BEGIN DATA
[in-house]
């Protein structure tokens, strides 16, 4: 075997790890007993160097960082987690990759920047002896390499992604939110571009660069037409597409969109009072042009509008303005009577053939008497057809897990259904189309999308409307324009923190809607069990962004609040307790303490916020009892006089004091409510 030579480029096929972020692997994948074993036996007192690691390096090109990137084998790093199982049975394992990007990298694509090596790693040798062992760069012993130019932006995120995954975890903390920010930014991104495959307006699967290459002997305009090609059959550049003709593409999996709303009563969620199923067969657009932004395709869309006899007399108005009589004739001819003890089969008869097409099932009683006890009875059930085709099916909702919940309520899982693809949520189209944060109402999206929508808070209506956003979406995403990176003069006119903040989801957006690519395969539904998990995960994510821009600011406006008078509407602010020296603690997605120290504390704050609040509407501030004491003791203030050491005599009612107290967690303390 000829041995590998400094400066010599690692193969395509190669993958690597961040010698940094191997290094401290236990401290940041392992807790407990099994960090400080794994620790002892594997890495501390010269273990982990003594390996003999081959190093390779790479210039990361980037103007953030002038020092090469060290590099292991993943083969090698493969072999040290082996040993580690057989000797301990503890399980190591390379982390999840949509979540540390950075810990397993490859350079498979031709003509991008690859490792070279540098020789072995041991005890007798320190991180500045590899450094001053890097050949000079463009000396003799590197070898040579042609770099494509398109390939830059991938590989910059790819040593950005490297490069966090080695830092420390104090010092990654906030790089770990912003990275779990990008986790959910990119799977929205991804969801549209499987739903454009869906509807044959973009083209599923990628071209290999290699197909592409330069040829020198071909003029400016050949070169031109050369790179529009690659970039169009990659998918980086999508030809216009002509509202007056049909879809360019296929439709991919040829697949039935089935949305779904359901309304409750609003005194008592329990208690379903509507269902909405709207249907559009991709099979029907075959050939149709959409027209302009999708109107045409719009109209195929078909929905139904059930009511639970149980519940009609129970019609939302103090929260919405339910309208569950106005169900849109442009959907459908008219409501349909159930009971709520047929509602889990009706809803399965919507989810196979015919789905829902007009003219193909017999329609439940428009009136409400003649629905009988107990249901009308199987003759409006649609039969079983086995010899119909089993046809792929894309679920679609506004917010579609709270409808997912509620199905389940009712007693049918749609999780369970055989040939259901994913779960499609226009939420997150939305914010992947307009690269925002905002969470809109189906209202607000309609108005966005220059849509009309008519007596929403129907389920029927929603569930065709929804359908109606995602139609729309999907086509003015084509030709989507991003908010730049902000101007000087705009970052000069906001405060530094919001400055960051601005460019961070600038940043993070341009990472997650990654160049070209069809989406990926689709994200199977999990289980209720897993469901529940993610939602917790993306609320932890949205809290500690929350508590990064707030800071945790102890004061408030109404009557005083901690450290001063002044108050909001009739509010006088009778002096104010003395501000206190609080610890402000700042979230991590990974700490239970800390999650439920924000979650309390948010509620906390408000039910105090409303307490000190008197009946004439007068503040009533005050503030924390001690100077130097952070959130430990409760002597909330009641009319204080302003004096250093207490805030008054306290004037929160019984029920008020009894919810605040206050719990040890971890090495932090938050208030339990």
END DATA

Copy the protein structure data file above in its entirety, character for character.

[in-house]
């Protein structure tokens, strides 16, 4: 075997790890007993160097960082987690990759920047002896390499992604939110571009660069037409597409969109009072042009509008303005009577053939008497057809897990259904189309999308409307324009923190809607069990962004609040307790303490916020009892006089004091409510 030579480029096929972020692997994948074993036996007192690691390096090109990137084998790093199982049975394992990007990298694509090596790693040798062992760069012993130019932006995120995954975890903390920010930014991104495959307006699967290459002997305009090609059959550049003709593409999996709303009563969620199923067969657009932004395709869309006899007399108005009589004739001819003890089969008869097409099932009683006890009875059930085709099916909702919940309520899982693809949520189209944060109402999206929508808070209506956003979406995403990176003069006119903040989801957006690519395969539904998990995960994510821009600011406006008078509407602010020296603690997605120290504390704050609040509407501030004491003791203030050491005599009612107290967690303390 000829041995590998400094400066010599690692193969395509190669993958690597961040010698940094191997290094401290236990401290940041392992807790407990099994960090400080794994620790002892594997890495501390010269273990982990003594390996003999081959190093390779790479210039990361980037103007953030002038020092090469060290590099292991993943083969090698493969072999040290082996040993580690057989000797301990503890399980190591390379982390999840949509979540540390950075810990397993490859350079498979031709003509991008690859490792070279540098020789072995041991005890007798320190991180500045590899450094001053890097050949000079463009000396003799590197070898040579042609770099494509398109390939830059991938590989910059790819040593950005490297490069966090080695830092420390104090010092990654906030790089770990912003990275779990990008986790959910990119799977929205991804969801549209499987739903454009869906509807044959973009083209599923990628071209290999290699197909592409330069040829020198071909003029400016050949070169031109050369790179529009690659970039169009990659998918980086999508030809216009002509509202007056049909879809360019296929439709991919040829697949039935089935949305779904359901309304409750609003005194008592329990208690379903509507269902909405709207249907559009991709099979029907075959050939149709959409027209302009999708109107045409719009109209195929078909929905139904059930009511639970149980519940009609129970019609939302103090929260919405339910309208569950106005169900849109442009959907459908008219409501349909159930009971709520047929509602889990009706809803399965919507989810196979015919789905829902007009003219193909017999329609439940428009009136409400003649629905009988107990249901009308199987003759409006649609039969079983086995010899119909089993046809792929894309679920679609506004917010579609709270409808997912509620199905389940009712007693049918749609999780369970055989040939259901994913779960499609226009939420997150939305914010992947307009690269925002905002969470809109189906209202607000309609108005966005220059849509009309008519007596929403129907389920029927929603569930065709929804359908109606995602139609729309999907086509003015084509030709989507991003908010730049902000101007000087705009970052000069906001405060530094919001400055960051601005460019961070600038940043993070341009990472997650990654160049070209069809989406990926689709994200199977999990289980209720897993469901529940993610939602917790993306609320932890949205809290500690929350508590990064707030800071945790102890004061408030109404009557005083901690450290001063002044108050909001009739509010006088009778002096104010003395501000206190609080610890402000700042979230991590990974700490239970800390999650439920924000979650309390948010509620906390408000039910105090409303307490000190008197009946004439007068503040009533005050503030924390001690100077130097952070959130430990409760002597909330009641009319204080302003004096250093207490805030008054306290004037929160019984029920008020009894919810605040206050719990040890971890090495932090938050208030339990």